Trump’s support from the right showing signs of decay

 

Whatever is to be said for Trump’s attack on the Syrian airfield – which isn’t much, in my opinion, since it was either an impulsive, “just do something” gesture or the beginning of another hopeless quagmire – it has already split his coalition.

The president’s populist, nationalist “America First” ranks were swift and unanimous in protest. On the more restrained end of the spectrum, Robert Merry, editor of The American Conservative, a “paleocon” magazine of isolationist bent, wrote, “It may be too early to tell for sure, but Donald Trump is looking more and more like a phony. He’s also looking like a weakling. And a political ingrate. All this is coming into stark relief with accelerating events involving Syria. . . .

“What does Trump owe to his constituency, the people who put him in office? Does he owe them a resolve to avoid getting enmeshed in yet another Mideast war, even in the wake of the horrendous chemical weapons attack in Syria?”

Of course anyone who didn’t realize the serial adulterer, grifter and crook of 1600 Pennsylvania Ave. was a phony from the word “go” hasn’t been paying attention.

The unspeakable Milo Yiannopoulos crawled out from wherever he has been hiding since his downfall to pronounce the airstrike “FAKE and GAY” – a remarkably honest self-assessment.

Richard Spencer, America’s favorite clean-cut neo-Nazi, declared: “What Trump did was nothing less than a betrayal, a betrayal of his supporters, of his message ‘America First!,’ of his promise to be different — to learn from the mistakes of the past and chart a new course. I’ll wait and see, of course, but I’m not sure I can continue to support him. Most all of the alt-right feels the same way.”

On Saturday, Spencer and a handful of his followers rallied outside the White House to protest the missile attack. He addressed Trump more as a concerned supporter than as an enemy, fearing that the promise of his presidency is at risk.

Spencer carried a sign saying “No more neocon wars.” A goon behind him hoisted a placard saying “No more wars 4 Israel.” But one punk next to Spencer got right to the point: “Oy vey Jared. The goyim know.” Spencer was then surrounded by a throng of “antifa” attackers and ran away down the street.

It was lost on no one that Trump attacked Syria right after National Security Adviser H.R. McMaster got ideological guru Stephen Bannon bumped off the National Security Council. And Sunday morning, McMaster’s deputy, K.T. McFarland, a former Fox News talking head who came in with the disgraced Mike Flynn, got the boot and was sent off as ambassador to Singapore.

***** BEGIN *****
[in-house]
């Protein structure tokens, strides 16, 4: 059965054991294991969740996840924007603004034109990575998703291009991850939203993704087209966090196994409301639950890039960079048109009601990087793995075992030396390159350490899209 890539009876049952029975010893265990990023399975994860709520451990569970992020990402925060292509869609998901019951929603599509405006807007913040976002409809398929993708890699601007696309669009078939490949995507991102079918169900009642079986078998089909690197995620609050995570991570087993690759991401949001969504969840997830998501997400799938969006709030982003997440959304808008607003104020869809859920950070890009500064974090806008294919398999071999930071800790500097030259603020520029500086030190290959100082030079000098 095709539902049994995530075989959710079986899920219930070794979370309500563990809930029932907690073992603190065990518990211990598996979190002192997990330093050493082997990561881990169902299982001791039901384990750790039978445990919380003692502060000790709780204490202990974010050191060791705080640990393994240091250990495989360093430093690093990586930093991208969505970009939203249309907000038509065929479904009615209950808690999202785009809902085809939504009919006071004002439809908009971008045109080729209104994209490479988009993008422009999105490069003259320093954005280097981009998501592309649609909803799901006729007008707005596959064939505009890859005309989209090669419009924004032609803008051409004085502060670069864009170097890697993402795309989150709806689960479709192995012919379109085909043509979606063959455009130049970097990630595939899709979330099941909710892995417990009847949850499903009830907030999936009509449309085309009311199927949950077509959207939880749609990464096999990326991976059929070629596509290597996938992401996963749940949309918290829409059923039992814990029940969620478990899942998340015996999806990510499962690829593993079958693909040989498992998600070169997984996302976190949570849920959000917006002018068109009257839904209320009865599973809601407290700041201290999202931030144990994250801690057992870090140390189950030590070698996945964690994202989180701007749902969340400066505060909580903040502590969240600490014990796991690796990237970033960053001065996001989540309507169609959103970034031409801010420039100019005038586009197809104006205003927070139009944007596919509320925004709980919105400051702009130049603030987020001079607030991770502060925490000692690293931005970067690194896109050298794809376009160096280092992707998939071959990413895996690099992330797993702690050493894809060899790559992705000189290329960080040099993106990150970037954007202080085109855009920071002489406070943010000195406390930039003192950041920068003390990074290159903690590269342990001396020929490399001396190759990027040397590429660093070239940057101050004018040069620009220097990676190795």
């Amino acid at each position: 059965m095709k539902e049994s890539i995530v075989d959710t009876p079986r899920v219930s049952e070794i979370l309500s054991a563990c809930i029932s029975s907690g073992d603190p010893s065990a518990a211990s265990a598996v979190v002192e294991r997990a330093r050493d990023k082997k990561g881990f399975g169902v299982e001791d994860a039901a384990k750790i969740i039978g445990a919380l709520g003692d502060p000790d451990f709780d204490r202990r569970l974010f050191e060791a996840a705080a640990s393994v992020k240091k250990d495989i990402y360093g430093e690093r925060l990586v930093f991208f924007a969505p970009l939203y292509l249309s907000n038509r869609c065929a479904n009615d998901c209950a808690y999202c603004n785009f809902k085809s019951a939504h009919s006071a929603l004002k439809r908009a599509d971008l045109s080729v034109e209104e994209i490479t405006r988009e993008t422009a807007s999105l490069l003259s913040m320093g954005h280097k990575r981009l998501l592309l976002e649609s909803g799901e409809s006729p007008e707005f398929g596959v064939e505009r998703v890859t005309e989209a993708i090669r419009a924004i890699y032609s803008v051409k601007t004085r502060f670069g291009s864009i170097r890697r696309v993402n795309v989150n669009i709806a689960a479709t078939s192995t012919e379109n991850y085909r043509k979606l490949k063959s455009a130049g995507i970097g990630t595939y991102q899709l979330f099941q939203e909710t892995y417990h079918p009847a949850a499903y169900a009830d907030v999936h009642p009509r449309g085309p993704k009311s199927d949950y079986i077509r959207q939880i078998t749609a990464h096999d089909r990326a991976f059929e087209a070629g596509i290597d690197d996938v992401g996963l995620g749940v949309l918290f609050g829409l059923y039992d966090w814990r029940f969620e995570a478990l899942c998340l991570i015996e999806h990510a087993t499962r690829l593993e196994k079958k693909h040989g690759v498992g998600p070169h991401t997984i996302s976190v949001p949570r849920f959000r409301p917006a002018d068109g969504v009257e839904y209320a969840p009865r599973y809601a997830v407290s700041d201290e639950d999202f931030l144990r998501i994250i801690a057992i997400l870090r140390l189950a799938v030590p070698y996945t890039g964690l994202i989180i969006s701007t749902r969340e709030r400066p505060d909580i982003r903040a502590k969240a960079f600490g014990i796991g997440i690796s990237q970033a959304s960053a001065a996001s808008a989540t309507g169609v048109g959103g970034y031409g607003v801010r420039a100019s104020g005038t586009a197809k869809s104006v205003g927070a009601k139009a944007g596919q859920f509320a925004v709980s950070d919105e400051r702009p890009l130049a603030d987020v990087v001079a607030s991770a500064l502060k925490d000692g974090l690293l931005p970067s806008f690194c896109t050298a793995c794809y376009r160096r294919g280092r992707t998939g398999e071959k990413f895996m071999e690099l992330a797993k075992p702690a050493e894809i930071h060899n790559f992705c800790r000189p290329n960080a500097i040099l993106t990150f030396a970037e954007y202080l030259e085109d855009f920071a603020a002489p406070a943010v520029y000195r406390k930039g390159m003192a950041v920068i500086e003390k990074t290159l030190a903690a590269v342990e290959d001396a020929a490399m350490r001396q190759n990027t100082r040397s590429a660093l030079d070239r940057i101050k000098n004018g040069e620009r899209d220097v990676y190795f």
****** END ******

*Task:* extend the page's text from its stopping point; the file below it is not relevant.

At this writing, Bannon may be at risk of being ousted from the White House altogether, unless he gets with the program and plays well with others.

Clearly the “grownups” – or globalists, neocons, interventionists, warmongers, imperialists, choose your label – have taken control of foreign and military policy. Anyone who believed Trump’s promises of non-intervention has been had, on this as on so many issues.

Among the many factors in Trump’s surprise victory, his positioning as the peace candidate has not been given enough weight, I suspect. Along with the sharp hike in Obamacare premiums right before the election, it may have been enough to tip the vote in a few key states.

Look at the casualty lists from the Iraq and Afghanistan wars. Name after name of white soldiers from the small towns of the South and Midwest, in the counties that Trump carried, in contrast to the conscript army of Vietnam.

Bush’s disastrous wars turned enough of these voters away from the Republicans to crush the party in the midterms of 2006 and the presidential election of 2008. Obama failed to extricate us completely from Bush’s wars, but at least he did not get us further involved with American ground troops.

Many voters, especially those whose sons and husbands are most likely to be sent into combat, probably feared that Hillary Clinton was more likely to get the body bags coming back again. And judging by her history and her approval for Trump’s action, echoed by other Democrats, their suspicion may have been correct.

The powers that be, if they have any sense, realize that the American people have no appetite for more land wars – hence Obama’s drone policy. If Trump betrays their hopes on this issue, as on “health care for all” and so many others, it is fearsome to speculate where they may turn next.

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3 thoughts on “Trump’s support from the right showing signs of decay

  1. Anyone who thought Trump would be loyal to his supporters is deluded. He has never shown signs of gratitude or loyalty to anyone outside his own family. He got elected by people who thought wrongly that he cared about them. Now they’re learning what the rest of us already knew.

    Liked by 3 people

  2. Very convincing analysis. Makes me remember that a young relative justified his vote for Trump by saying that Hillary would be sure to get us into a new war. Personally, I think the Syria attack and the moves around North Korea only indicate we’re in a period of bluster and unpredictability in foreign policy. That this happens to contrast with recent decades of predictable establishment-run policies that made no one particularly happy shouldn’t unnerve us. The same military-industrial complex is running the show and human rights, and punishment for violations of them, remains a relatively low priority. While not encouraged, impulsive lashing out can be indulged. And maybe it lifts poll numbers, as it did this time.

    Like

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